There is a common misconception that the more expensive gasoline is, the better it is. Many people pay the few extra dollars for premium gasoline (Octane 91 or above), thinking that they are doing the best thing for their vehicles. In reality, nothing could be further from the truth. In the same way your vehicle uses a particular grade of engine oil, it also uses a particular grade of gasoline. The fact that gas stations offer you the option of any grade doesn’t mean that you should assume the higher the better. In fact, you could actually be doing more damage to your vehicle than you think. Knowing which rating of gasoline your vehicle requires is just as important as knowing which engine oil, transmission fluid, or coolant it takes.
I Was Always Taught Bigger is Better, What Gives?
A higher octane fuel has nothing to do with power. Contrary to popular belief, it also has nothing to do with the internal cleanliness of your engine. Lower octane fuel is designed to burn easier. This makes it the ideal fuel for most of the vehicles on the road today. The higher octane is used mostly for higher performance vehicles. This has to do with a little thing called “engine ping” or “knock.” Basically, this is referring to a detonation within your engine’s cylinders, which wasn’t initiated by a spark from the spark plug. Since higher performance vehicles run at higher temperatures, a lower grade fuel will run a greater risk of detonation absent of spark. Higher octane fuels are designed to burn slower than regular. That’s where the problem comes in for regular vehicles. Using a gasoline that is designed not to burn as easily, like premium, can increase the chance that your vehicle isn’t burning all its fuel, making it less efficient and causing a greater risk of having parts fail.
Can it Really Damage Other Things?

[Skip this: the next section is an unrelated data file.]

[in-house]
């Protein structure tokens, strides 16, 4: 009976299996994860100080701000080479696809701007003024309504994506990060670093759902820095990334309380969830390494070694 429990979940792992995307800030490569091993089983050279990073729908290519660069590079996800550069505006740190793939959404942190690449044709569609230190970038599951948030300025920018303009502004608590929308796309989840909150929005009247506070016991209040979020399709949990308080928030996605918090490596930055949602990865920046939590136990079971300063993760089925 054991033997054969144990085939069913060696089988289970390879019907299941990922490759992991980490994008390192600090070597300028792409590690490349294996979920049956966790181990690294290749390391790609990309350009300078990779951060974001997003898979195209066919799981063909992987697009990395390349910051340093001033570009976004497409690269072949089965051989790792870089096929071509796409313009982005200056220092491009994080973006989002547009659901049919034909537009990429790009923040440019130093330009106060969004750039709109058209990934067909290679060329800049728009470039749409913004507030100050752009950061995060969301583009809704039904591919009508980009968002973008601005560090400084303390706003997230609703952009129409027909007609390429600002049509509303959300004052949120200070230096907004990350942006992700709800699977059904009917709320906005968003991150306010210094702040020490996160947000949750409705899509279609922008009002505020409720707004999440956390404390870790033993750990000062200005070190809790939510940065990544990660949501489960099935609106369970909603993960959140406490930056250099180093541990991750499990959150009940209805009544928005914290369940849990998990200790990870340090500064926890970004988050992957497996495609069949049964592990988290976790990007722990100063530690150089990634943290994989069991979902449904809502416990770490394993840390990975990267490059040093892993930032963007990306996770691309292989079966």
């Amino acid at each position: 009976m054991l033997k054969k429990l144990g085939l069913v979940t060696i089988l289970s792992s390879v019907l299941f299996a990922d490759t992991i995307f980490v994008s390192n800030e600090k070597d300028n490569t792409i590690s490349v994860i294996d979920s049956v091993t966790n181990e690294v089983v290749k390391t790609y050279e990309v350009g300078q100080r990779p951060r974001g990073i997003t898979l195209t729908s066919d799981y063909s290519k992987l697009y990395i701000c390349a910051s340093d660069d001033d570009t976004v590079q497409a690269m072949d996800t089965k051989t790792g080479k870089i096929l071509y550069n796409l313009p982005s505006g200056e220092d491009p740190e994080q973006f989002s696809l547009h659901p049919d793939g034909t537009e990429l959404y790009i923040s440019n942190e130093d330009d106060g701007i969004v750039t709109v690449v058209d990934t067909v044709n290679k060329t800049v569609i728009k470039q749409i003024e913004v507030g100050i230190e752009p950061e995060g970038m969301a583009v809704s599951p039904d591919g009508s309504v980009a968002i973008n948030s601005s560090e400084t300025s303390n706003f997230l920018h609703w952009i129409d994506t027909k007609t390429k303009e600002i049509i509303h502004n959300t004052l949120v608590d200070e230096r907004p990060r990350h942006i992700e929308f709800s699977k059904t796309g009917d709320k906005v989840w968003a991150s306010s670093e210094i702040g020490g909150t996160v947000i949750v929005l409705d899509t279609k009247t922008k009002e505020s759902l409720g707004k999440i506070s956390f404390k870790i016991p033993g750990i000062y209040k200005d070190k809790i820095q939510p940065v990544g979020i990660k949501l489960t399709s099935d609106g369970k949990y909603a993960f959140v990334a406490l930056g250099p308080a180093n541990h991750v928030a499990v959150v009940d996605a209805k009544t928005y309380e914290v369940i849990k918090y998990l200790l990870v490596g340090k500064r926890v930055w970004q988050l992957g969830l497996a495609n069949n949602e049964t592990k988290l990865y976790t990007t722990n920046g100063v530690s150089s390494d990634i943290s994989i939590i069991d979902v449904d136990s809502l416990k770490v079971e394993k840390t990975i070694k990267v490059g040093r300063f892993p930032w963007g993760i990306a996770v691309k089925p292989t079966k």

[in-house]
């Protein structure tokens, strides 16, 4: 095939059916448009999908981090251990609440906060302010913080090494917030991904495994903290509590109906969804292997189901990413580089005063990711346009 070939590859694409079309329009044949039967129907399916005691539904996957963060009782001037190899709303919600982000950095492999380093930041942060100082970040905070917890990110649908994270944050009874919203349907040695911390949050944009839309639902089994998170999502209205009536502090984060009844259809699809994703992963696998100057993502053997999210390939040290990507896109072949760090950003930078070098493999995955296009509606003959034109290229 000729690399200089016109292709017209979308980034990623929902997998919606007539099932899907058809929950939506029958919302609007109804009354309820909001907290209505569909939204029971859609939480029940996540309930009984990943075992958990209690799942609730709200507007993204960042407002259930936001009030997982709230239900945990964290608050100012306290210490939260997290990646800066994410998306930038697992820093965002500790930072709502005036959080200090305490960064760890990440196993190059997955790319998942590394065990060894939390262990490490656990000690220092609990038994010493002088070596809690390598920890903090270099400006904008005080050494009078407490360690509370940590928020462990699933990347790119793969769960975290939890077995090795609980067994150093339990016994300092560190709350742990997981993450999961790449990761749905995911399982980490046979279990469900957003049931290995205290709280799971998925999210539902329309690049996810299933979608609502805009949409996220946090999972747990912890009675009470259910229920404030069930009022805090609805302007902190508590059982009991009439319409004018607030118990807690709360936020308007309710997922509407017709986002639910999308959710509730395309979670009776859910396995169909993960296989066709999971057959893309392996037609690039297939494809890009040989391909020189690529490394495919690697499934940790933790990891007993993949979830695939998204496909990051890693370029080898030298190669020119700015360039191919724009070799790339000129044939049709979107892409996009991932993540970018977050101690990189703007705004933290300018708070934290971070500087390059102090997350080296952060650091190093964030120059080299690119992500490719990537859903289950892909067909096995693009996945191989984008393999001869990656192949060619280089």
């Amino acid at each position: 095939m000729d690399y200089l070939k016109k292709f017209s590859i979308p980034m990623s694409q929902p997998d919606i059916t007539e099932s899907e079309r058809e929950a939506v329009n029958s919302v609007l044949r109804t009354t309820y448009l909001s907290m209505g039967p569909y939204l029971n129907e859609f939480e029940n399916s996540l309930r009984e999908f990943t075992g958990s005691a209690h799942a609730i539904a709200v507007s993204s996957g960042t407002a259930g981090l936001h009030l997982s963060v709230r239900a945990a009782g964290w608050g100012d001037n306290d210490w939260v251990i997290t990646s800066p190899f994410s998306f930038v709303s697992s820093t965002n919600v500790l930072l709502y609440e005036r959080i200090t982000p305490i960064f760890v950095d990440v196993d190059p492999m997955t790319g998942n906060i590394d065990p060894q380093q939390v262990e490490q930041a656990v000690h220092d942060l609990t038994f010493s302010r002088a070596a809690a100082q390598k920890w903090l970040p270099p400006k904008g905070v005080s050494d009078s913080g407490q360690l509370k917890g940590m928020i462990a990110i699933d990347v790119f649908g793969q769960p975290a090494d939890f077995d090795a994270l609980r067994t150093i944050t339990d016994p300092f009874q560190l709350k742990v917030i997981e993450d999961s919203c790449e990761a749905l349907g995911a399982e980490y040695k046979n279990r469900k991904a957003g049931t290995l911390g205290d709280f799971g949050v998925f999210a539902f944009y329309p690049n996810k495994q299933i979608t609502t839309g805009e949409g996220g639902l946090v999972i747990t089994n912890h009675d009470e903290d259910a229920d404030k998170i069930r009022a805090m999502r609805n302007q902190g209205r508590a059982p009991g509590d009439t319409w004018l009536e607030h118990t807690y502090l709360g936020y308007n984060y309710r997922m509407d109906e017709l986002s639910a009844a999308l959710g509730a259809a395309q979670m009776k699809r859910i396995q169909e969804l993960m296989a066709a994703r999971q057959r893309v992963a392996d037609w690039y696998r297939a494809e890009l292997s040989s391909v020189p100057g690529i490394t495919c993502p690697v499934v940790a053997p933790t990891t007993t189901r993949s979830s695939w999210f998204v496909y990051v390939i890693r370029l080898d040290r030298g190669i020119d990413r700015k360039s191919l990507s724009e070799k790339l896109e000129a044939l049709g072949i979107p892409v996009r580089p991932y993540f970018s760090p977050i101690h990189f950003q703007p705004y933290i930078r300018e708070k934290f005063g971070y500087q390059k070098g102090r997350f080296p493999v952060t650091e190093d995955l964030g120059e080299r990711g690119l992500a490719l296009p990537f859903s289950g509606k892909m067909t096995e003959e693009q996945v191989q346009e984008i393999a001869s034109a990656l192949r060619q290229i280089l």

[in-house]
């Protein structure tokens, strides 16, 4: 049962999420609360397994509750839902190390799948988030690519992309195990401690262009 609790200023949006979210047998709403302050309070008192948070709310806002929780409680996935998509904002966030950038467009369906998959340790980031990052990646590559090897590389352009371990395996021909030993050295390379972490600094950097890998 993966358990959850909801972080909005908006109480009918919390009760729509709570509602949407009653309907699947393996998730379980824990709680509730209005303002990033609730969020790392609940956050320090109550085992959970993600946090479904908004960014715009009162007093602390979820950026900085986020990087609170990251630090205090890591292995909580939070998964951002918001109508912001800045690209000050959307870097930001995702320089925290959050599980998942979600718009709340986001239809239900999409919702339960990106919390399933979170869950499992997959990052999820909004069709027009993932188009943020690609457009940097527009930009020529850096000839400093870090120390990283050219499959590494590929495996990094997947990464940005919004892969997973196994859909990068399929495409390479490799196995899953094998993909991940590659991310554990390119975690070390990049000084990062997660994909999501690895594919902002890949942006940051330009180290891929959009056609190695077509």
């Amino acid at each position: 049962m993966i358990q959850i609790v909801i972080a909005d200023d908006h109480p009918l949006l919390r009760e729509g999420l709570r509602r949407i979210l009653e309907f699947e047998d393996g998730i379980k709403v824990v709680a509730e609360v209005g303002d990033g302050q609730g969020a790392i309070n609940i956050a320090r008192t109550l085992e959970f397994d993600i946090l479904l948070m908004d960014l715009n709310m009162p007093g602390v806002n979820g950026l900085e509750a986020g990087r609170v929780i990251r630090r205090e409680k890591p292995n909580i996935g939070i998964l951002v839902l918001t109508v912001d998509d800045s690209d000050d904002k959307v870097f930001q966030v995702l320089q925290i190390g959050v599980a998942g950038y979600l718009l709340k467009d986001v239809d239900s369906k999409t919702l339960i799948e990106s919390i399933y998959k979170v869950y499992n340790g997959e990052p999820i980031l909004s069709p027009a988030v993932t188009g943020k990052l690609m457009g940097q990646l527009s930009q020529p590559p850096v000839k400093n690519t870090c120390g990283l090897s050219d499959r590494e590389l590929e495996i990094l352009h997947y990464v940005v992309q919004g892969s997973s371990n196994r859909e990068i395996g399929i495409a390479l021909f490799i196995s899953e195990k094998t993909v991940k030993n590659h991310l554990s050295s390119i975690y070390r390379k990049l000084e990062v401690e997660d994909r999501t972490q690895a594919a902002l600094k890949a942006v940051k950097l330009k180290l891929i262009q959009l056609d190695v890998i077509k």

In a word, yes. Not only will it decrease your fuel efficiency, if you’re not burning all the fuel within the engine’s cylinders then it’s being pumped out through your exhaust and past several of your vehicle’s emissions system parts. This can burn out oxygen sensors, plug up catalytic converters, and cause backfires which can be noisy and dangerous. Granted, you probably won’t notice any of these things after your first few tanks; so if you’ve been using the wrong grade for a little while, don’t panic. However, you may want to take your vehicle to a repair facility and just have it inspected to be sure. Just be certain to tell the technician exactly why you’re there so he/she will know the right places to look, and what parts to check.
So Which Gas Should I Be Using in My Vehicle?
As with all other information about your vehicle, this can be found in your owner’s manual. Most vehicles, aside from the high performance beasts, will require the standard grade (Octane 87 in the U.S.). If you don’t happen to have your vehicle owner’s manual, there are still plenty of resources available where you can find the information. Your local vehicle dealership would be the best place, but there’s always the old, reliable Internet as well.
I Thought Premium Gas Was Cleaning Out My Car, What Now?
If you’ve found out that your vehicle takes grade 87, but you’ve been using premium in the hopes that it was cleaning the carbon deposits from your engine, don’t worry, all is not lost. While you probably haven’t been doing much to prevent the carbon deposits by using the wrong gas, that doesn’t mean there aren’t products out there that can do the job well. Take a run up to your nearest trusted auto parts store and ask for the best carbon cleaner they have. Just make sure you take your vehicle in for a tune-up right afterwards, especially if you’ve been using the wrong gasoline. The release of all that built up carbon could cause some problems if it’s not thoroughly cleaned out.